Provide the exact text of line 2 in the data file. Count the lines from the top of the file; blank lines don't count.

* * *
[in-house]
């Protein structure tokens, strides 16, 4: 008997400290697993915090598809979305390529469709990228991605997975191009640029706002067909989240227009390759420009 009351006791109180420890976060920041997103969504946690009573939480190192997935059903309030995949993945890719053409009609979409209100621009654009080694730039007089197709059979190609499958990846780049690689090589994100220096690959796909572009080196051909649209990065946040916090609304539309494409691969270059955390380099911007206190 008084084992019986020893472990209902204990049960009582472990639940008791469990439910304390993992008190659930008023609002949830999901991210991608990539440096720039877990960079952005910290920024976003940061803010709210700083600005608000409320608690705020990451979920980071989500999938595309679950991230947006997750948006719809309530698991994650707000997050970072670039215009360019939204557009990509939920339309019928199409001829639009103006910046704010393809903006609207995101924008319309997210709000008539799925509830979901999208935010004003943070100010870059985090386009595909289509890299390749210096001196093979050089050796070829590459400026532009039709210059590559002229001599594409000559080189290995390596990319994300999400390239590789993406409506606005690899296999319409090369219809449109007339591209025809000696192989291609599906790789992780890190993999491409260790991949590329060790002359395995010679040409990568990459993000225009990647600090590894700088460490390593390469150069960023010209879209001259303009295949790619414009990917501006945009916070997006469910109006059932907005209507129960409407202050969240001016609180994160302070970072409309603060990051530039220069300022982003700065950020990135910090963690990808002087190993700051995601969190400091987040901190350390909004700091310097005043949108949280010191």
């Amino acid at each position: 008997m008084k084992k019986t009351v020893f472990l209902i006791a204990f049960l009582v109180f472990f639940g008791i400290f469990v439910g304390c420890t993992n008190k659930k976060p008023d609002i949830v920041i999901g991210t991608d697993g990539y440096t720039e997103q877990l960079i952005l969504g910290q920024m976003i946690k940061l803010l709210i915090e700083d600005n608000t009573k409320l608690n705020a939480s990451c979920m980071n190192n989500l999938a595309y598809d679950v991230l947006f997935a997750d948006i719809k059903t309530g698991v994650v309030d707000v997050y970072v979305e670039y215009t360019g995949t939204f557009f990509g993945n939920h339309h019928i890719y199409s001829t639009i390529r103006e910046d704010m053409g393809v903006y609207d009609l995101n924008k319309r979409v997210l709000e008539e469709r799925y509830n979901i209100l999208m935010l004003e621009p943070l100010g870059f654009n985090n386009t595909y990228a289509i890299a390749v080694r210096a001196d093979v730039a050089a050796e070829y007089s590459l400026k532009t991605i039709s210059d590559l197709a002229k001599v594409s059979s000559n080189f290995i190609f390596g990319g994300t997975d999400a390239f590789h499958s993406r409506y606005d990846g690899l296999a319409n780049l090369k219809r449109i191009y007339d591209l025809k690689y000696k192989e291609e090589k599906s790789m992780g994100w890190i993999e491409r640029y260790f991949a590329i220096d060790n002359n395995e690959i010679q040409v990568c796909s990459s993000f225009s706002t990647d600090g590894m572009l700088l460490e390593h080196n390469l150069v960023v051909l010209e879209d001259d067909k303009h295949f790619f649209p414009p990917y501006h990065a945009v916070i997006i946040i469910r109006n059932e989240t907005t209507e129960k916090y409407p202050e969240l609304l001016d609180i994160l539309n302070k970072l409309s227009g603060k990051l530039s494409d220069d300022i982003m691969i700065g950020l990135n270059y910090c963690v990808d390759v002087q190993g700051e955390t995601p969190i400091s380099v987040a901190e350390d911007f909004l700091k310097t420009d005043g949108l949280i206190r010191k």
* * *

């Protein structure tokens, strides 16, 4: 008997400290697993915090598809979305390529469709990228991605997975191009640029706002067909989240227009390759420009 009351006791109180420890976060920041997103969504946690009573939480190192997935059903309030995949993945890719053409009609979409209100621009654009080694730039007089197709059979190609499958990846780049690689090589994100220096690959796909572009080196051909649209990065946040916090609304539309494409691969270059955390380099911007206190 008084084992019986020893472990209902204990049960009582472990639940008791469990439910304390993992008190659930008023609002949830999901991210991608990539440096720039877990960079952005910290920024976003940061803010709210700083600005608000409320608690705020990451979920980071989500999938595309679950991230947006997750948006719809309530698991994650707000997050970072670039215009360019939204557009990509939920339309019928199409001829639009103006910046704010393809903006609207995101924008319309997210709000008539799925509830979901999208935010004003943070100010870059985090386009595909289509890299390749210096001196093979050089050796070829590459400026532009039709210059590559002229001599594409000559080189290995390596990319994300999400390239590789993406409506606005690899296999319409090369219809449109007339591209025809000696192989291609599906790789992780890190993999491409260790991949590329060790002359395995010679040409990568990459993000225009990647600090590894700088460490390593390469150069960023010209879209001259303009295949790619414009990917501006945009916070997006469910109006059932907005209507129960409407202050969240001016609180994160302070970072409309603060990051530039220069300022982003700065950020990135910090963690990808002087190993700051995601969190400091987040901190350390909004700091310097005043949108949280010191």